Suicide Risk Management - PTSD: National Center for PTSD
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PTSD: National Center for PTSD

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Suicide Risk Management

 
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Rural Provider PTSD Toolkit

Suicide Risk Management
 

What creates additional risk?

In general, suicide risk is greater in rural compared to urban areas.38-40 Evidence also suggests that suicide rates are increasing more rapidly in rural settings. Importantly, Veterans are at higher risk for death by suicide than the general population, regardless of location.38 These trends highlight the critical importance of suicide risk management among rural Veterans, who are at increased risk of death by suicide relative to non-Veteran rural residents and their urban Veteran counterparts.9
Veteran sitting on bench with rolling hills in the background
The high rates of suicide among rural Veterans may be linked to an interaction between attitudinal barriers to care (e.g., stigma) and structural barriers (e.g., geographic isolation, transportation) with a health care system that has fewer resources and training to effectively identify, treat, and manage suicidal patients.

Click any barrier to learn more:
Attitudinal barriers Structural barriers
Attitudinal barriers
These barriers include stigma, lack of perceived need, and desire to handle problems by oneself. Attitudinal barriers that impede access to mental health treatment may be higher in rural areas.41 Greater stigma towards suicide, mental illness, and help seeking; increased geographic and social isolation; greater access to firearms; and economic and social fragmentation have all been cited as risk factors for suicide associated with rurality.39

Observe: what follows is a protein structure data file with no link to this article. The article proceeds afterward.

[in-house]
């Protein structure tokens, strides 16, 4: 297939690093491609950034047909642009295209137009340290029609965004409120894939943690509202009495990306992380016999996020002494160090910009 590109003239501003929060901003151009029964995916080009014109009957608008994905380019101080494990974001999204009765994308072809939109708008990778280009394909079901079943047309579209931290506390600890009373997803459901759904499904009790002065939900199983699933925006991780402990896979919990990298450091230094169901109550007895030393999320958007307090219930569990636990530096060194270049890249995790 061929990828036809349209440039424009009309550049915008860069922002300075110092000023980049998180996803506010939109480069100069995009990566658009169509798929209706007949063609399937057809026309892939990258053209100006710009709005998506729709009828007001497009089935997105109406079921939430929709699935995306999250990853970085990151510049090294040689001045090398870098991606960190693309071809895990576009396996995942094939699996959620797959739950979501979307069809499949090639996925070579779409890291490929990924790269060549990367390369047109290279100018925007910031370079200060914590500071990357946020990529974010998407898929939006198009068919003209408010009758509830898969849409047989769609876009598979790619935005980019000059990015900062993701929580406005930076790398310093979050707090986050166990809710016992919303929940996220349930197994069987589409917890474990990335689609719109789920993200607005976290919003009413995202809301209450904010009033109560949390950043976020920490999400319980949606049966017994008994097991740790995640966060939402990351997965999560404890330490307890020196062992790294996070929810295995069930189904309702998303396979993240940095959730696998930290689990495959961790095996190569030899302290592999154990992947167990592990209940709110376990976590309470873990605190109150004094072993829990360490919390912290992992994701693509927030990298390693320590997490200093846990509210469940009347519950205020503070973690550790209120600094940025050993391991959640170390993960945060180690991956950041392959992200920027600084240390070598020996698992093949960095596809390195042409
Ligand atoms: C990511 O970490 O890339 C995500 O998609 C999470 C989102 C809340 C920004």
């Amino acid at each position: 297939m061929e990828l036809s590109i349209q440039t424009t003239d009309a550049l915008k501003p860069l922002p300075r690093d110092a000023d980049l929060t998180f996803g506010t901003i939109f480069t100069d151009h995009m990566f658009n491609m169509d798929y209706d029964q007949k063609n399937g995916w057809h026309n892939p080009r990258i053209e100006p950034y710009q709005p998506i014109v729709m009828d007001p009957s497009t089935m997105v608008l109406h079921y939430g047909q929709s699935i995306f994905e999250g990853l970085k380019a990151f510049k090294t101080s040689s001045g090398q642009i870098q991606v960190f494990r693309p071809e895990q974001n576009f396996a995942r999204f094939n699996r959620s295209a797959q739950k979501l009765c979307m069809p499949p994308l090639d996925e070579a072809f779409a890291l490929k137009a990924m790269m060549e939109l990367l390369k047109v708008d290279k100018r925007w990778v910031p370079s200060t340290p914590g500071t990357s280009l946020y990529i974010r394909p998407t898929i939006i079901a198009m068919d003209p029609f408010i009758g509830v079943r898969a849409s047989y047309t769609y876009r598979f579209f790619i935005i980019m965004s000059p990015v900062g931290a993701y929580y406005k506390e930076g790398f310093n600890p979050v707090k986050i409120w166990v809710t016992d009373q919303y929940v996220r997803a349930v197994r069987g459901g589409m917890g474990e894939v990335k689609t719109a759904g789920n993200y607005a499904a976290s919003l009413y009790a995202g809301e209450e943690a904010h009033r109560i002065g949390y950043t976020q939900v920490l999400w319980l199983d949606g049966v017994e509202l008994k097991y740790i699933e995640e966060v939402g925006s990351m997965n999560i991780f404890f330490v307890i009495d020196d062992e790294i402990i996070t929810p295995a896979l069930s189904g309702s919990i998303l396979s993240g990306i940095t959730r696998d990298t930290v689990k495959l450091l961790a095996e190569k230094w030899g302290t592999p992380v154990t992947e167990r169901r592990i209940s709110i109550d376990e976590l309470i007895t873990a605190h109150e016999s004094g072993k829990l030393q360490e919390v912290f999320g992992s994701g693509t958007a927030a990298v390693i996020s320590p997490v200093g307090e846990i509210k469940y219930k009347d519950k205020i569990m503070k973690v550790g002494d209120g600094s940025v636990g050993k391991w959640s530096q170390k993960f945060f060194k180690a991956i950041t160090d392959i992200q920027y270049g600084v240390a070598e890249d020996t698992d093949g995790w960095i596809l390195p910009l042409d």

Structural barriers
These barriers include financial means, transportation, and availability. An abundance of literature demonstrates that rural communities have fewer mental health resources and less knowledge and training for suicide prevention and treatment among health care professionals.42 Rural Veterans are less likely than urban Veterans to access mental health services, yet VA-enrolled Veterans living in rural areas report lower mental health-related quality of life than their urban and suburban counterparts.3,43,44 Rural Veterans with a mental health diagnosis experienced greater disease burden and health care costs than their urban counterparts.45

Steps in Suicide Risk Management

Suicide risk management must take into account the multiple intersecting risks presented by rurality--in particular, cultural attitudes around help seeking, access to firearms and cultural norms regarding firearm ownership and use, barriers to treatment (such as transportation), and the availability of care professionals with expertise in the treatment and management of suicidality.

Click to reveal more information about the process of suicide risk management.
1. Effective suicide risk management strategies start with a comprehensive assessment of a Veteran's level of suicide risk.
2. Additional warning signs must be considered.
3. Information is then integrated to determine Veteran's level of risk.46,47 Risk management efforts focus on helping the Veteran cope with factors elevating risk and enhancing factors that reduce risk.
4. Risk management strategies are tailored to the individual Veteran.
Working with Veterans at risk for suicide can feel stressful and overwhelming at times. There are resources to support providers who see Veterans, both within and outside VA.

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PTSD Information Voice Mail:
(802) 296-6300
ncptsd@va.gov
Also see: VA Mental Health

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